“Cable,” and “power cable” and like terms refer to at least one wire or optical fiber within a sheath, e.g., an insulation covering or a protective outer jacket. Typically, a cable is two or more wires or optical fibers bound together, typically in a common insulation covering and/or a protective jacket. The individual wires or fibers inside the sheath may be bare, covered or insulated. Combination cables may contain both electrical wires and optical fibers. The cable can be designed for low, medium, and/or high voltage applications. Typical cable designs are illustrated in U.S. Pat. Nos. 5,246,783; 6,496,629 and 6,714,707.

“Composition” and like terms is a mixture or blend of two or more components.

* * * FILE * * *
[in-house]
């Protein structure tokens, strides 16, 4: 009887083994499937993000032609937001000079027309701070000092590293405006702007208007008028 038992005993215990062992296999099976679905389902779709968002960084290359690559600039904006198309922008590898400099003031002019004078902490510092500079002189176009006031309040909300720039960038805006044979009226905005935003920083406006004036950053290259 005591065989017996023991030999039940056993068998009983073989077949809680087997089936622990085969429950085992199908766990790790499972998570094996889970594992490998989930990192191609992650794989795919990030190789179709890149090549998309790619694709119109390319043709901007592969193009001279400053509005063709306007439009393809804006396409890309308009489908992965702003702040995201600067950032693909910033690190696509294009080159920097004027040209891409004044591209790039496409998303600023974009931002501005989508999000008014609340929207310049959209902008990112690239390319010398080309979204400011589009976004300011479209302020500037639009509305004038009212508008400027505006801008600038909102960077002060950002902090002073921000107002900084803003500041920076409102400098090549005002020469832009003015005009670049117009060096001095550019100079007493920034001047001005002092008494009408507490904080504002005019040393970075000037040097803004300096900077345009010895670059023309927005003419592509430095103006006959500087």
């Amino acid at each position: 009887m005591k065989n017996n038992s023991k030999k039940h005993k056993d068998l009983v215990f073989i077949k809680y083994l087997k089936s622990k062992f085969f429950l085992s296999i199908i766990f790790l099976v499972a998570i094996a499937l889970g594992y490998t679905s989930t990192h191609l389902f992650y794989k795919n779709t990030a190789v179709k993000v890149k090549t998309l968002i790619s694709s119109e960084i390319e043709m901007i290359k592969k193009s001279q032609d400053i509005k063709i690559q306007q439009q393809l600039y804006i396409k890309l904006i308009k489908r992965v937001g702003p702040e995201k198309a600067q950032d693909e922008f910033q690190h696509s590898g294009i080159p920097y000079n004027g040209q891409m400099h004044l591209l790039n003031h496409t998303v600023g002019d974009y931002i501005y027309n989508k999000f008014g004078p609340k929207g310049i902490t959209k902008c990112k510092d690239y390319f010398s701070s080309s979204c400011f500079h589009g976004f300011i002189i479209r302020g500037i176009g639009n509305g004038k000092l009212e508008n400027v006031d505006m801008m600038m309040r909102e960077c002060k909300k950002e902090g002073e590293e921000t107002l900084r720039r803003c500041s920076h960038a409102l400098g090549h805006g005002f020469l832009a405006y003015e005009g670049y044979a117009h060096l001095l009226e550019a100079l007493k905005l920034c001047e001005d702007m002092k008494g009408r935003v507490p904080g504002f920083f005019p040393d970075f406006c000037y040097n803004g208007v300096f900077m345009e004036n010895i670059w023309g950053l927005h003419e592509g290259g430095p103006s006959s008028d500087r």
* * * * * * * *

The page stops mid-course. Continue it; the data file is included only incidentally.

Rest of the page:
The terms “comprising,”“including,”“having,” and their derivatives, are not intended to exclude the presence of any additional component, step or procedure, whether or not the same is specifically disclosed. In order to avoid any doubt, all compositions claimed through use of the term “comprising” may include any additional additive, adjuvant, or compound, whether polymeric or otherwise, unless stated to the contrary. In contrast, the term, “consisting essentially of” excludes from the scope of any succeeding recitation any other component, step, or procedure, excepting those that are not essential to operability. The term “consisting of” excludes any component, step, or procedure not specifically delineated or listed. The term “or,” unless stated otherwise, refers to the listed members individually as well as in any combination. Use of the singular includes use of the plural and vice versa.

“Ethylene-based polymer,”“polyethylene” and like terms refer to a polymer containing units derived from ethylene. Ethylene-based polymer contains more than 50 mole percent (mol %) units derived from ethylene.